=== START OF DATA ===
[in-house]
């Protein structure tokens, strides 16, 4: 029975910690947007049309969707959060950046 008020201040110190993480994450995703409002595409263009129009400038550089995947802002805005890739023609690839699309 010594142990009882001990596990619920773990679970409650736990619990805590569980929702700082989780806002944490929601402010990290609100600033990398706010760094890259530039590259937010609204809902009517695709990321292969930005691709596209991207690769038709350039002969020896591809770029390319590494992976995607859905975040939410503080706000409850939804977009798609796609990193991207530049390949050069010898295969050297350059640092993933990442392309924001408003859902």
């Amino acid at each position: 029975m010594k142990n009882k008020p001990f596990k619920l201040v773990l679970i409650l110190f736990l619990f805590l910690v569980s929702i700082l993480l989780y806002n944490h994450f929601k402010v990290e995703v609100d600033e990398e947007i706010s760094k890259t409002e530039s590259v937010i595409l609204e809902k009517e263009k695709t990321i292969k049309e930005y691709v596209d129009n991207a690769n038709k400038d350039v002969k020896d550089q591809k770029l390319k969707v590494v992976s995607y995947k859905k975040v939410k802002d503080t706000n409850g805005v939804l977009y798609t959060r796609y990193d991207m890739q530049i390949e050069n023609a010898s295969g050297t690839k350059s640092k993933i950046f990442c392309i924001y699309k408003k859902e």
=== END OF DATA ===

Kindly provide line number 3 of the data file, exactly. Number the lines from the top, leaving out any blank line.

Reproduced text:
């Amino acid at each position: 029975m010594k142990n009882k008020p001990f596990k619920l201040v773990l679970i409650l110190f736990l619990f805590l910690v569980s929702i700082l993480l989780y806002n944490h994450f929601k402010v990290e995703v609100d600033e990398e947007i706010s760094k890259t409002e530039s590259v937010i595409l609204e809902k009517e263009k695709t990321i292969k049309e930005y691709v596209d129009n991207a690769n038709k400038d350039v002969k020896d550089q591809k770029l390319k969707v590494v992976s995607y995947k859905k975040v939410k802002d503080t706000n409850g805005v939804l977009y798609t959060r796609y990193d991207m890739q530049i390949e050069n023609a010898s295969g050297t690839k350059s640092k993933i950046f990442c392309i924001y699309k408003k859902e």